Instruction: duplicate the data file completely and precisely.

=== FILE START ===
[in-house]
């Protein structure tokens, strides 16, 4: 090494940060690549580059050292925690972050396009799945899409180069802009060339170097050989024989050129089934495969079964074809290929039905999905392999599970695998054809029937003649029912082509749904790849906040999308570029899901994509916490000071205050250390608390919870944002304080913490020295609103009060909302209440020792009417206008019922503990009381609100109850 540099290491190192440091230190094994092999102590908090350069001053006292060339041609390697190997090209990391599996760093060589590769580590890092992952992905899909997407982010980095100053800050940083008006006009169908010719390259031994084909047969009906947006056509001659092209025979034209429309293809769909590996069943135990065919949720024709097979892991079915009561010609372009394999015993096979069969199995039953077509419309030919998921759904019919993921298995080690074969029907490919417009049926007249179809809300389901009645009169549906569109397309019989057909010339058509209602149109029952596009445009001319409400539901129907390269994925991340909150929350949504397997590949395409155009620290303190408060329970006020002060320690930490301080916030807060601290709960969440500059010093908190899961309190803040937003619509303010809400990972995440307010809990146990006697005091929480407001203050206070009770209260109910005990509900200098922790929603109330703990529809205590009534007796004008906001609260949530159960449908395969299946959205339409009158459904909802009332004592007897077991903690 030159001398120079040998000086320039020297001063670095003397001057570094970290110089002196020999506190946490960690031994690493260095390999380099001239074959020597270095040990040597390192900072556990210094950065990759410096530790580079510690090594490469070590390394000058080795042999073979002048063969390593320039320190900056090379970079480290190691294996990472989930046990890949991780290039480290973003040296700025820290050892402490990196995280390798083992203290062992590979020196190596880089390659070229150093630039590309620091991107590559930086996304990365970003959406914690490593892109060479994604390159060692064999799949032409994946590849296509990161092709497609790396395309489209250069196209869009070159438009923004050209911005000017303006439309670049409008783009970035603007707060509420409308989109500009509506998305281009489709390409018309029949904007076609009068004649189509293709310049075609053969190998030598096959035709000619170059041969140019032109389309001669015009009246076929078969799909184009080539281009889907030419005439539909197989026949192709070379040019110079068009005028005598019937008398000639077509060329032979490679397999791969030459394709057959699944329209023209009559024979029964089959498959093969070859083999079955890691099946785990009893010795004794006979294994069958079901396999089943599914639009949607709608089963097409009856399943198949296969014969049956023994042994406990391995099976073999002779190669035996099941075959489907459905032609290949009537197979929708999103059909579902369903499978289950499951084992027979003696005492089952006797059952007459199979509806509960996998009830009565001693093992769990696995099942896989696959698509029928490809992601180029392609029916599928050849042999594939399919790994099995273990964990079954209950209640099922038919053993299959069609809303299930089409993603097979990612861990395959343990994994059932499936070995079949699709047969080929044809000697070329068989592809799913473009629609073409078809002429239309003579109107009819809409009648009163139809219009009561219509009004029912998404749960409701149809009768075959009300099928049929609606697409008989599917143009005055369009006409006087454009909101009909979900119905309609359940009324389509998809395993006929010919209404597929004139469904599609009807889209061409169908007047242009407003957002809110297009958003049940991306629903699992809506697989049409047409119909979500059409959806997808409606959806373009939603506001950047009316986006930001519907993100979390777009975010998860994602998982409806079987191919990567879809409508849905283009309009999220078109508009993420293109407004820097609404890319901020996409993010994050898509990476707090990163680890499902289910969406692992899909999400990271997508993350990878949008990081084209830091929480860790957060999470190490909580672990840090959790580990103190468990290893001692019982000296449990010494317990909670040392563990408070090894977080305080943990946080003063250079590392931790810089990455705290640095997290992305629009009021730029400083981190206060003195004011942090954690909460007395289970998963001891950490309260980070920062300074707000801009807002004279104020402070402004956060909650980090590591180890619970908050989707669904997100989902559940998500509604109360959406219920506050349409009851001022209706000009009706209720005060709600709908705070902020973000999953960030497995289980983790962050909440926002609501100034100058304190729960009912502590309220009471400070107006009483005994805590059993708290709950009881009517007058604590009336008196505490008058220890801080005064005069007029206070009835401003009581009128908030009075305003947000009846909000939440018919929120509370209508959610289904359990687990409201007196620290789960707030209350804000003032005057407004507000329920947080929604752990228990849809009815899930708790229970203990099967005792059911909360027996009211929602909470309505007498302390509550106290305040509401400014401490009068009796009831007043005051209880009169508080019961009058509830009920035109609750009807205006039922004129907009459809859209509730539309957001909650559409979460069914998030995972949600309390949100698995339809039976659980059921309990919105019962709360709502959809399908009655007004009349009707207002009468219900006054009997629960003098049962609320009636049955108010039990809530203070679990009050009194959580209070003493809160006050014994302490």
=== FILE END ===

[in-house]
């Protein structure tokens, strides 16, 4: 090494940060690549580059050292925690972050396009799945899409180069802009060339170097050989024989050129089934495969079964074809290929039905999905392999599970695998054809029937003649029912082509749904790849906040999308570029899901994509916490000071205050250390608390919870944002304080913490020295609103009060909302209440020792009417206008019922503990009381609100109850 540099290491190192440091230190094994092999102590908090350069001053006292060339041609390697190997090209990391599996760093060589590769580590890092992952992905899909997407982010980095100053800050940083008006006009169908010719390259031994084909047969009906947006056509001659092209025979034209429309293809769909590996069943135990065919949720024709097979892991079915009561010609372009394999015993096979069969199995039953077509419309030919998921759904019919993921298995080690074969029907490919417009049926007249179809809300389901009645009169549906569109397309019989057909010339058509209602149109029952596009445009001319409400539901129907390269994925991340909150929350949504397997590949395409155009620290303190408060329970006020002060320690930490301080916030807060601290709960969440500059010093908190899961309190803040937003619509303010809400990972995440307010809990146990006697005091929480407001203050206070009770209260109910005990509900200098922790929603109330703990529809205590009534007796004008906001609260949530159960449908395969299946959205339409009158459904909802009332004592007897077991903690 030159001398120079040998000086320039020297001063670095003397001057570094970290110089002196020999506190946490960690031994690493260095390999380099001239074959020597270095040990040597390192900072556990210094950065990759410096530790580079510690090594490469070590390394000058080795042999073979002048063969390593320039320190900056090379970079480290190691294996990472989930046990890949991780290039480290973003040296700025820290050892402490990196995280390798083992203290062992590979020196190596880089390659070229150093630039590309620091991107590559930086996304990365970003959406914690490593892109060479994604390159060692064999799949032409994946590849296509990161092709497609790396395309489209250069196209869009070159438009923004050209911005000017303006439309670049409008783009970035603007707060509420409308989109500009509506998305281009489709390409018309029949904007076609009068004649189509293709310049075609053969190998030598096959035709000619170059041969140019032109389309001669015009009246076929078969799909184009080539281009889907030419005439539909197989026949192709070379040019110079068009005028005598019937008398000639077509060329032979490679397999791969030459394709057959699944329209023209009559024979029964089959498959093969070859083999079955890691099946785990009893010795004794006979294994069958079901396999089943599914639009949607709608089963097409009856399943198949296969014969049956023994042994406990391995099976073999002779190669035996099941075959489907459905032609290949009537197979929708999103059909579902369903499978289950499951084992027979003696005492089952006797059952007459199979509806509960996998009830009565001693093992769990696995099942896989696959698509029928490809992601180029392609029916599928050849042999594939399919790994099995273990964990079954209950209640099922038919053993299959069609809303299930089409993603097979990612861990395959343990994994059932499936070995079949699709047969080929044809000697070329068989592809799913473009629609073409078809002429239309003579109107009819809409009648009163139809219009009561219509009004029912998404749960409701149809009768075959009300099928049929609606697409008989599917143009005055369009006409006087454009909101009909979900119905309609359940009324389509998809395993006929010919209404597929004139469904599609009807889209061409169908007047242009407003957002809110297009958003049940991306629903699992809506697989049409047409119909979500059409959806997808409606959806373009939603506001950047009316986006930001519907993100979390777009975010998860994602998982409806079987191919990567879809409508849905283009309009999220078109508009993420293109407004820097609404890319901020996409993010994050898509990476707090990163680890499902289910969406692992899909999400990271997508993350990878949008990081084209830091929480860790957060999470190490909580672990840090959790580990103190468990290893001692019982000296449990010494317990909670040392563990408070090894977080305080943990946080003063250079590392931790810089990455705290640095997290992305629009009021730029400083981190206060003195004011942090954690909460007395289970998963001891950490309260980070920062300074707000801009807002004279104020402070402004956060909650980090590591180890619970908050989707669904997100989902559940998500509604109360959406219920506050349409009851001022209706000009009706209720005060709600709908705070902020973000999953960030497995289980983790962050909440926002609501100034100058304190729960009912502590309220009471400070107006009483005994805590059993708290709950009881009517007058604590009336008196505490008058220890801080005064005069007029206070009835401003009581009128908030009075305003947000009846909000939440018919929120509370209508959610289904359990687990409201007196620290789960707030209350804000003032005057407004507000329920947080929604752990228990849809009815899930708790229970203990099967005792059911909360027996009211929602909470309505007498302390509550106290305040509401400014401490009068009796009831007043005051209880009169508080019961009058509830009920035109609750009807205006039922004129907009459809859209509730539309957001909650559409979460069914998030995972949600309390949100698995339809039976659980059921309990919105019962709360709502959809399908009655007004009349009707207002009468219900006054009997629960003098049962609320009636049955108010039990809530203070679990009050009194959580209070003493809160006050014994302490």